Is Paul saying that someone can lose their salvation? Not at all. But Paul is saying that not even he will presume upon being included in Christ’s brotherhood if he sees no conformity to Christ in his life. Those who do not attain to the resurrection of the dead, will miss out because of one thing. Because they have no knowledge of God!

For the believer, the resurrection is the final and total gaining of Christ. At the resurrection, we are glorified. The wood, hay, and straw of our lives is burnt away and we emerge as gold, silver, and precious stones.

Paul is burdened to securely seize the resurrection because he has been securely seized by Christ. And the only way he knows how to securely seize the resurrection is to “remain steadfast under trial, for when he has stood the test he will receive the crown of life, which God has promised to those who love him (James 1:12).

Do you want to know Christ? If so, let me encourage you not to grow weary in pursuing communion with him. Take hold of him in prayer. Stir up the affections of your heart daily and pray that the Lord will keep you tender towards him and allow you to know him and the power of his resurrection.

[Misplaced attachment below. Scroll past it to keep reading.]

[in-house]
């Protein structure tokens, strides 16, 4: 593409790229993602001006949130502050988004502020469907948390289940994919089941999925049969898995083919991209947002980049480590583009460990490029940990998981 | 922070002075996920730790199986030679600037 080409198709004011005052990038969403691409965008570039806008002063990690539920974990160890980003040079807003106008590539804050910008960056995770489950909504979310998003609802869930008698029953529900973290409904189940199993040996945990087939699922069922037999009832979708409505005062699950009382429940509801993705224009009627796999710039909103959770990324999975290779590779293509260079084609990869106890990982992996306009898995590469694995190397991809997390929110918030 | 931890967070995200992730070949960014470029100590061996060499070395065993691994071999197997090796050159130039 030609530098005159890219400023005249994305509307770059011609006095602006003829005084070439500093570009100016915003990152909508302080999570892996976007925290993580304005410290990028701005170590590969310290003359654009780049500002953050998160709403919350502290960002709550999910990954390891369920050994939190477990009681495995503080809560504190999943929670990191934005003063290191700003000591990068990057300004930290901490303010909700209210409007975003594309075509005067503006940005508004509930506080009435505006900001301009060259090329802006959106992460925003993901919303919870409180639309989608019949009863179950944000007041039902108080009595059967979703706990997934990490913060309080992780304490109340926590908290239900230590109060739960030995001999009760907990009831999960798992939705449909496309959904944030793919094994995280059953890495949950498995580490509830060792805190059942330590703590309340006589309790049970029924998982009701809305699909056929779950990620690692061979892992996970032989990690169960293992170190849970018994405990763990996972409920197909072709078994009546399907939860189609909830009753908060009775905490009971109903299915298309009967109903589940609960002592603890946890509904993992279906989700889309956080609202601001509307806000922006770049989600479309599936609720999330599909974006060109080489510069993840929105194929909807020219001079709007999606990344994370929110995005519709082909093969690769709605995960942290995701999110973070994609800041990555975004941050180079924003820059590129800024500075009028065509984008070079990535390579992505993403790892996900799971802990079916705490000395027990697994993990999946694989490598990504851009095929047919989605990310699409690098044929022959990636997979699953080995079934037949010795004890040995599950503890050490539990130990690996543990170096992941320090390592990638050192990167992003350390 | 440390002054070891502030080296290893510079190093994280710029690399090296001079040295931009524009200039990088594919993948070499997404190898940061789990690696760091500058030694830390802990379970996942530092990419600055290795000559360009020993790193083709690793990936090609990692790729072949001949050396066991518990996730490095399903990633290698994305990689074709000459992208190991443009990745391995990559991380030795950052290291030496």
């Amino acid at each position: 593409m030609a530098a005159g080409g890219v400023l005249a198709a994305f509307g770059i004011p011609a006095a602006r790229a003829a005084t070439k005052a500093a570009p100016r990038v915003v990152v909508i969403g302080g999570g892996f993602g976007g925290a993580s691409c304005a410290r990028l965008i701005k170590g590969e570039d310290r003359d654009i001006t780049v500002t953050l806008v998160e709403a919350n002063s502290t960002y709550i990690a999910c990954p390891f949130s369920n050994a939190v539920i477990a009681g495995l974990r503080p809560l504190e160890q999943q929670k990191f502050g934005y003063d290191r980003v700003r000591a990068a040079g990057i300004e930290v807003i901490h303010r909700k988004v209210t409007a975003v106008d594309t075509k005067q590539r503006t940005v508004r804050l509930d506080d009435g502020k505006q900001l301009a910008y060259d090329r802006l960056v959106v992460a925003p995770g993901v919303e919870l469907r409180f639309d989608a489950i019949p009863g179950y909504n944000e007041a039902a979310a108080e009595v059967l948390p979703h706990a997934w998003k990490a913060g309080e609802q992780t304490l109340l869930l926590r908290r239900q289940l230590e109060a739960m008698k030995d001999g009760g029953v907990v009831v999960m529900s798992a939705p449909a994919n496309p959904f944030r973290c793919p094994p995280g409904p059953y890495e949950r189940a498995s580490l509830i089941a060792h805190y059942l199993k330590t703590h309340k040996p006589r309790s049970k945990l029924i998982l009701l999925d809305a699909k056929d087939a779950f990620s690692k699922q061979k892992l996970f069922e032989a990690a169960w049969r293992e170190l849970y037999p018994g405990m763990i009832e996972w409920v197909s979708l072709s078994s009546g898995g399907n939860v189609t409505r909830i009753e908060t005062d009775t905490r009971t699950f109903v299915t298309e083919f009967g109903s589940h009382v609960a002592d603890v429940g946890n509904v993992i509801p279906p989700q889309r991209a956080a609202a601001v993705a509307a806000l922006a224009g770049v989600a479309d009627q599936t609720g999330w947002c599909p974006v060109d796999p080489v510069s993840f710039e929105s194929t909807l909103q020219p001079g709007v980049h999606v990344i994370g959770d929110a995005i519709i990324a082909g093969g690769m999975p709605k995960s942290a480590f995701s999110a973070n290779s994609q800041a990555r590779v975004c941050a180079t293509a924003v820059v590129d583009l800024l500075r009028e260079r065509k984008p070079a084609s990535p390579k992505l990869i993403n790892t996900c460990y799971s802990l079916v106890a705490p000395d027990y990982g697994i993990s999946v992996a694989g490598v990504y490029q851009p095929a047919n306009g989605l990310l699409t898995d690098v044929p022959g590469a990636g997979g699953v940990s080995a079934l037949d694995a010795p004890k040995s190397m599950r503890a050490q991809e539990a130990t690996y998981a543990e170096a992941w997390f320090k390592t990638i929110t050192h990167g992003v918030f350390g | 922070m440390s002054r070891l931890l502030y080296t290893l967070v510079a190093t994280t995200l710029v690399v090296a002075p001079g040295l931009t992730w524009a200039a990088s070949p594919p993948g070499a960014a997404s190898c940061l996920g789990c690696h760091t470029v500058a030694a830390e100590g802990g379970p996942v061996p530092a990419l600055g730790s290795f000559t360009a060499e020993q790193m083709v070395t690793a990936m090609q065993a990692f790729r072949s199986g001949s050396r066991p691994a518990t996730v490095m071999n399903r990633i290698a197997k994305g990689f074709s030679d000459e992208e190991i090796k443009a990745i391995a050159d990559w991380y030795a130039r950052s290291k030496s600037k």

Perhaps you don’t know Christ in your heart. You may know some things about him, but that knowledge hasn’t resulted in any sort of change, any sort of holy living. Any sort of genuine love and affection for Christ and his people. Let me encourage you to turn from your sins and call out to the one who can save you from death because he has conquered death. He suffered rejection from the Father so that his people need never suffer to that extent, and he rose from the dead and is now seated at the right hand of the Father. One day he will return to judge the living and the dead. And that judgement will be based on this one thing: Have you put your faith in him alone do you know Jesus?

I pray that today you will join Paul in counting all other things as rubbish that you may know Christ and the power of his resurrection. Christ offers you more than the opportunity to surrender. More than the ability to escape judgement. Because Jesus arose from the grave, he offers new life. The gift of a new Lord, a clean conscience, and the prize of the upward call of God in Christ Jesus, even the surpassing worth of knowing Christ Jesus as Lord. Repent and believe in him today.